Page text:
Tracking one of the deadliest food contamination organisms through produce farms and natural environments alike, Cornell microbiologists are showing how to use big datasets to predict where the next outbreak could start.
Be careful where you drink
One of the natural-environment sites for the listeria survey was Connecticut Hill Wildlife Management area, the 11,645-acre, mostly evergreen forest that is many Ithacans’ favorite place for hiking, bird watching, skiing, horseback riding, primitive camping, fishing and other nonmotorized activities.
There and at other natural sites around the state, listeria was more likely to be found in soil samples rather than in surface water (ponds, creeks, ditches), which is where farm-related listeria was most prevalent.
That doesn’t mean the sparkling clear water at Connecticut Hill is safe to drink. Water in any place frequented by humans and other animals can bear pathogens like giardia, the protozoan parasite or salmonella bacteria.
Water bottles filled from the tap could be the best alternative to sipping surface water; the index-organism study found zero listeria in municipal and well water samples.
Specifically, the lethal listeria bacterium, Listeria monocytogenes, might be lurking in moist soil, close to open water and near livestock pastures, according to a Journal of Food Protection article, “Geographical and Meteorological Factors Associated with Isolation of Listeria Species in New York State Produce Production and Natural Environments.”
“Due to the complexity of landscapes, it’s basically impossible to know which environments favor the presence of listeria species or other disease-causing bacteria that may contaminate foods,” said Martin Wiedmann, professor of food science and one of five researchers behind the article in the Journal of Food Protection. “We thus took a ‘big data’ approach that combined data from hundreds of bacterial samples from farms and forests across upstate New York with mapping data to identify locations that may favor the presence of specific bacteria.”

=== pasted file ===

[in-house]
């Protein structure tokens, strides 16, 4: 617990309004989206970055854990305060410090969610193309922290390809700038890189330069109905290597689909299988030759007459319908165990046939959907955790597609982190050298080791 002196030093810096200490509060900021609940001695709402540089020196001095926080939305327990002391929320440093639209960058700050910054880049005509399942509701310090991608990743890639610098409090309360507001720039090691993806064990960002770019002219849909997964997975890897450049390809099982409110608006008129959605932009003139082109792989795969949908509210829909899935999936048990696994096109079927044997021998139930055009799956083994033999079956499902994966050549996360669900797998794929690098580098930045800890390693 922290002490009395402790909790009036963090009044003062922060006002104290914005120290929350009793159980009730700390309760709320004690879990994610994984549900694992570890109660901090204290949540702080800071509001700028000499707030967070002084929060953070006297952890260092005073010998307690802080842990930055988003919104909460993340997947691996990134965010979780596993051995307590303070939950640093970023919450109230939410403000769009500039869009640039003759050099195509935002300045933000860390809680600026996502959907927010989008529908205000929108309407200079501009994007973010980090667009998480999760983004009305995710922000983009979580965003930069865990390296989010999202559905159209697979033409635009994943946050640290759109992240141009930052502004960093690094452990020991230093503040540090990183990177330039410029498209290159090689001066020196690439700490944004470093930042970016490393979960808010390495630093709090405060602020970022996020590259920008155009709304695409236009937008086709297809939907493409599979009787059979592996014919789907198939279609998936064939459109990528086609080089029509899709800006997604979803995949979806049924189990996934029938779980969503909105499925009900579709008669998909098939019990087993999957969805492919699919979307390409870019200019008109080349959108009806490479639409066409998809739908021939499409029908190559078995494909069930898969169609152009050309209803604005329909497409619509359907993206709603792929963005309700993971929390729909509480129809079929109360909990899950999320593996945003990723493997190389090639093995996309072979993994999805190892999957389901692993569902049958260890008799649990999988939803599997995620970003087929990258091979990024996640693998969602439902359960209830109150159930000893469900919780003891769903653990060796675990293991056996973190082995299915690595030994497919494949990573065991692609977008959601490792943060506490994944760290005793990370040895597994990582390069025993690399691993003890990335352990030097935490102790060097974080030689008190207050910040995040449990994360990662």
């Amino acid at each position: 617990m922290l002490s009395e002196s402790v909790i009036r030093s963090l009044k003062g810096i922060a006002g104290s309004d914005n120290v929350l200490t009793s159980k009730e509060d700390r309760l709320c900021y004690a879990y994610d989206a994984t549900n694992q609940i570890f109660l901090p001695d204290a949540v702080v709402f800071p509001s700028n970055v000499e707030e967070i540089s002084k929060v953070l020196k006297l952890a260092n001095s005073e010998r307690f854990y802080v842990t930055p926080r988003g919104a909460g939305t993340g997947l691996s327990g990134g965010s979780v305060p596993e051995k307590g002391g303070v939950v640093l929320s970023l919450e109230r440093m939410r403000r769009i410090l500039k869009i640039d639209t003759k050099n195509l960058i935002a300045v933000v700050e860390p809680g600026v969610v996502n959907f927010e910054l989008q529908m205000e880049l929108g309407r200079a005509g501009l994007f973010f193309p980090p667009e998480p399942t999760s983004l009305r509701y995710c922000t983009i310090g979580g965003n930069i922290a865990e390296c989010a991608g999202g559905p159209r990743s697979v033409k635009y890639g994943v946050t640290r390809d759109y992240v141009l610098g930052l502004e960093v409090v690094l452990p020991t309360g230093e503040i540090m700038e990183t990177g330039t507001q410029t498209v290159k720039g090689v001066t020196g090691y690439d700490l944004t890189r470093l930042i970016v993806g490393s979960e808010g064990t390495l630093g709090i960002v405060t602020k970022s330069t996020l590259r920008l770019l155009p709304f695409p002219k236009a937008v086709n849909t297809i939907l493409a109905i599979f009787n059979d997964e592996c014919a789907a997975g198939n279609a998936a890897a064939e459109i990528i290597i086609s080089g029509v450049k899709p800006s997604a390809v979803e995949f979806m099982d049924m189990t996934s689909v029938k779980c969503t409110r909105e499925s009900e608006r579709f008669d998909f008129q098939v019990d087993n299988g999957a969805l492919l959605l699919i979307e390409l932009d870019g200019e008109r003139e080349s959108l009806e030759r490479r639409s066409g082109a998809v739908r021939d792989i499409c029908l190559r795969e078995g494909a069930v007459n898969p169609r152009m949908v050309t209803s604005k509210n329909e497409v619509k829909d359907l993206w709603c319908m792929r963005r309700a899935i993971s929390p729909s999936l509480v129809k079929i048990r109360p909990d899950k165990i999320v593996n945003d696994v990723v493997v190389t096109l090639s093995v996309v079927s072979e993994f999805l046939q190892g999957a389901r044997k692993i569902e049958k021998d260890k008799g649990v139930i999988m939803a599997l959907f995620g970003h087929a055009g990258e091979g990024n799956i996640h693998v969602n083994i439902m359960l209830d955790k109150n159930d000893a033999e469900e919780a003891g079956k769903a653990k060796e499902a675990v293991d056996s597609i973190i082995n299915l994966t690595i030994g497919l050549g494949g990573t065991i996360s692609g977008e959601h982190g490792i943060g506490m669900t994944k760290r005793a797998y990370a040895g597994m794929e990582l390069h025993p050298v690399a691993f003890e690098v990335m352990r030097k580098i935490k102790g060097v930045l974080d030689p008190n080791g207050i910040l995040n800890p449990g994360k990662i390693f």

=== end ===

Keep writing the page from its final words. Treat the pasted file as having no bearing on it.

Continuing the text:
The researchers were not surprised to find L. monocytogenes – the deadliest of some 15 listeria species and the cause of listeriosis, which sickened 147 people (and killed 33) with contaminated cantaloupes in 2011 – in farm fields and forests near pastures. Thriving in fecal matter and soil, the rod-shaped bacterium can travel through surface water and other mechanisms to places where human and animal food is grown.
The point of their research was to prove that so-called index organisms (such as other species of listeria collected in samples) can stand in for one bad actor (such as L. monocytogenes) and facilitate detection of microbes of interest. They investigated this by testing whether the same spatial factors that predict the presence of the index organisms also predict the presence of the bad actor.
About 33 percent of samples from New York’s natural environments had some kind of listeria (not necessarily L. monocytogenes), as did 34 percent of samples from produce farms. Samples were taken by scooping sub-surface soil, dragging sterile swabs across land surfaces, and collecting feces and jars of water. Only three of 14 possible geographical factors – soil moisture, proximity to pastures and proximity to water – were highly associated with the isolation of pathogenic (L. monocytogenes) and nonpathogenic (L. innocua, L. seeligeri and L. welshimeri) listeria in produce production environments, Wiedmann and his colleagues reported.
Importantly this study, along with other recent work by this group, provides a blueprint that enables scientists to combine large public datasets that are freely available (like digitized maps and weather data) with lab and testing data to improve food safety and quality.
Other authors of the report are Travis K. Chapin, M.S. ’13; Kendra K. Nightingale, Ph.D. ’05, an associate professor at Texas Tech; Randy W. Worobo, professor of food science in Cornell’s College of Agriculture and Life Sciences; and Laura K. Strawn, Ph.D. ’14, a postdoctoral research associate when the work was conducted and now an assistant professor at Virginia Tech, where she continues to use big data approaches to improve food safety.
The study was funded, in part by National Institute of Food and Agriculture, the U.S. Department of Agriculture, and the USDA’s National Integrated Food Safety Initiative.